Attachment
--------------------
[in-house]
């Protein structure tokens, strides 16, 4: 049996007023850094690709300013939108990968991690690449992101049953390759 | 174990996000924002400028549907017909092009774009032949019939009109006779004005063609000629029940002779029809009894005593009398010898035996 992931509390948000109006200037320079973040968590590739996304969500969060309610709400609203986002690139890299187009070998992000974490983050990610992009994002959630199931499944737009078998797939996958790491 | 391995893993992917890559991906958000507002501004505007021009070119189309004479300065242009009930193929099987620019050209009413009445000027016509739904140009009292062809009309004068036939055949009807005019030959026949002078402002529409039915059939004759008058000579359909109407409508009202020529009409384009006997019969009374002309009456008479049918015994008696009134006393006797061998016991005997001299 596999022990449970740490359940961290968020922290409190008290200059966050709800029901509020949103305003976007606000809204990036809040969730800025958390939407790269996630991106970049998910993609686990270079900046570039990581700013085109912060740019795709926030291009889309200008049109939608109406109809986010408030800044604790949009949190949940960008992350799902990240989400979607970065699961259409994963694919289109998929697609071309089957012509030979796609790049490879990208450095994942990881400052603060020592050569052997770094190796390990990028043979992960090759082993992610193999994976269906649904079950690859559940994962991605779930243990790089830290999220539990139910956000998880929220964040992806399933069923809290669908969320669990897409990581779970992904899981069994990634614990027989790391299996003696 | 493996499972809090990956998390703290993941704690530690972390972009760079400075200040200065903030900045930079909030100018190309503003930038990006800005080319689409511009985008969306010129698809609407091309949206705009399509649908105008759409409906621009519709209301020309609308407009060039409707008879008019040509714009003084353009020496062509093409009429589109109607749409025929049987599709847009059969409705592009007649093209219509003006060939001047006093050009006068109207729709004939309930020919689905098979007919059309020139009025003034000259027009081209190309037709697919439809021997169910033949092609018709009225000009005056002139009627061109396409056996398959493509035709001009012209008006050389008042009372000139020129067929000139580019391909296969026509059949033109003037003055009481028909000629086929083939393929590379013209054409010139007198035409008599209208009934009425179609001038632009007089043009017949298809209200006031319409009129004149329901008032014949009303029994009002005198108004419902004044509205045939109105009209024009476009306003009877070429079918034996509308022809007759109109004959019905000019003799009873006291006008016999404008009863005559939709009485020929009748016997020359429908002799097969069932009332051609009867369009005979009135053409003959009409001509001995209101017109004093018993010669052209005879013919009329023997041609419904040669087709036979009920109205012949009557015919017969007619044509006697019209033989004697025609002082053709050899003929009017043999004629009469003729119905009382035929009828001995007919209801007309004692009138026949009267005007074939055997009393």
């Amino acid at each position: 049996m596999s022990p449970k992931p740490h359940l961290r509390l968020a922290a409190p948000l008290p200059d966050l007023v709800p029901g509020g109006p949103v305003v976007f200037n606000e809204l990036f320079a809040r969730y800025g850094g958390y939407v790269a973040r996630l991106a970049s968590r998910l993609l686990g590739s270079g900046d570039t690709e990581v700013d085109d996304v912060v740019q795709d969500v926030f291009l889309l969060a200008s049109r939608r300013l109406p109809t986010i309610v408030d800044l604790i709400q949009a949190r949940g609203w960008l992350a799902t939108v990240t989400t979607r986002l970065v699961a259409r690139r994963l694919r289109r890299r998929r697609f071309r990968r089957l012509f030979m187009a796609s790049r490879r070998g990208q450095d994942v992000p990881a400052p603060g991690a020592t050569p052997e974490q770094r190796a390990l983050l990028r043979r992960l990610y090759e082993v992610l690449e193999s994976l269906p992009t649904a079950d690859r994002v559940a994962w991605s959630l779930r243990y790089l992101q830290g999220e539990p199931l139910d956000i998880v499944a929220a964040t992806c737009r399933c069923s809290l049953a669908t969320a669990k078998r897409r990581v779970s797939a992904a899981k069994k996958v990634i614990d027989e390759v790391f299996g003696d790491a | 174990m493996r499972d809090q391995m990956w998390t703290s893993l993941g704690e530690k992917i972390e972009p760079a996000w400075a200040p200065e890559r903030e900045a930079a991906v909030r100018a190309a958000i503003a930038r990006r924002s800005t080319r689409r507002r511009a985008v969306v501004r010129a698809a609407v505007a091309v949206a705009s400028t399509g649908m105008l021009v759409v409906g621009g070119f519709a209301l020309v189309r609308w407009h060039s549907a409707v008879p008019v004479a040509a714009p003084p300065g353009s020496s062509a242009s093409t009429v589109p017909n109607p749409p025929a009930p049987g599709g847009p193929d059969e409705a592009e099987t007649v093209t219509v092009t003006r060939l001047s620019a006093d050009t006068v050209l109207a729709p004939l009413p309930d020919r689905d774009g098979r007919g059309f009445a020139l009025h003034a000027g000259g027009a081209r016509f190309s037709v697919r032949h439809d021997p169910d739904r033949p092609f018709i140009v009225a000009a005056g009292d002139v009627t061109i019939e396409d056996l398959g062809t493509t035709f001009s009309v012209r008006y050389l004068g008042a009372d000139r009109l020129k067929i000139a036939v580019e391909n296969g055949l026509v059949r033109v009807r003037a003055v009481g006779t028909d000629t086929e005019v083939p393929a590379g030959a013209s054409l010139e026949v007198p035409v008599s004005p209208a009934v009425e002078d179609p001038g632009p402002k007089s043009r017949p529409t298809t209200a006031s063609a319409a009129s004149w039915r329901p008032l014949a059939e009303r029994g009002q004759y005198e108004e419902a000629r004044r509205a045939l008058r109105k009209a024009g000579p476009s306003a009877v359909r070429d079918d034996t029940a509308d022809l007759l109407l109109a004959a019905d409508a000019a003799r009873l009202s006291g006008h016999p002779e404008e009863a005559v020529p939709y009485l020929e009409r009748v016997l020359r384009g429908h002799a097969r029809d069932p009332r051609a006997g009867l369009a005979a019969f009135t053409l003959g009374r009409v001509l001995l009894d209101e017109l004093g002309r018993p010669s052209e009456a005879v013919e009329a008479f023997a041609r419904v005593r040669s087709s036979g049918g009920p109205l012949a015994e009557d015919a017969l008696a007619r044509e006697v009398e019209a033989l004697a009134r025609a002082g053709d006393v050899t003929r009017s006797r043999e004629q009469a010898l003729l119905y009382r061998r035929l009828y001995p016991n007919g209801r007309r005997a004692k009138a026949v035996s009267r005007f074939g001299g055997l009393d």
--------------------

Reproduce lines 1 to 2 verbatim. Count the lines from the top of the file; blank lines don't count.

[in-house]
């Protein structure tokens, strides 16, 4: 049996007023850094690709300013939108990968991690690449992101049953390759 | 174990996000924002400028549907017909092009774009032949019939009109006779004005063609000629029940002779029809009894005593009398010898035996 992931509390948000109006200037320079973040968590590739996304969500969060309610709400609203986002690139890299187009070998992000974490983050990610992009994002959630199931499944737009078998797939996958790491 | 391995893993992917890559991906958000507002501004505007021009070119189309004479300065242009009930193929099987620019050209009413009445000027016509739904140009009292062809009309004068036939055949009807005019030959026949002078402002529409039915059939004759008058000579359909109407409508009202020529009409384009006997019969009374002309009456008479049918015994008696009134006393006797061998016991005997001299 596999022990449970740490359940961290968020922290409190008290200059966050709800029901509020949103305003976007606000809204990036809040969730800025958390939407790269996630991106970049998910993609686990270079900046570039990581700013085109912060740019795709926030291009889309200008049109939608109406109809986010408030800044604790949009949190949940960008992350799902990240989400979607970065699961259409994963694919289109998929697609071309089957012509030979796609790049490879990208450095994942990881400052603060020592050569052997770094190796390990990028043979992960090759082993992610193999994976269906649904079950690859559940994962991605779930243990790089830290999220539990139910956000998880929220964040992806399933069923809290669908969320669990897409990581779970992904899981069994990634614990027989790391299996003696 | 493996499972809090990956998390703290993941704690530690972390972009760079400075200040200065903030900045930079909030100018190309503003930038990006800005080319689409511009985008969306010129698809609407091309949206705009399509649908105008759409409906621009519709209301020309609308407009060039409707008879008019040509714009003084353009020496062509093409009429589109109607749409025929049987599709847009059969409705592009007649093209219509003006060939001047006093050009006068109207729709004939309930020919689905098979007919059309020139009025003034000259027009081209190309037709697919439809021997169910033949092609018709009225000009005056002139009627061109396409056996398959493509035709001009012209008006050389008042009372000139020129067929000139580019391909296969026509059949033109003037003055009481028909000629086929083939393929590379013209054409010139007198035409008599209208009934009425179609001038632009007089043009017949298809209200006031319409009129004149329901008032014949009303029994009002005198108004419902004044509205045939109105009209024009476009306003009877070429079918034996509308022809007759109109004959019905000019003799009873006291006008016999404008009863005559939709009485020929009748016997020359429908002799097969069932009332051609009867369009005979009135053409003959009409001509001995209101017109004093018993010669052209005879013919009329023997041609419904040669087709036979009920109205012949009557015919017969007619044509006697019209033989004697025609002082053709050899003929009017043999004629009469003729119905009382035929009828001995007919209801007309004692009138026949009267005007074939055997009393």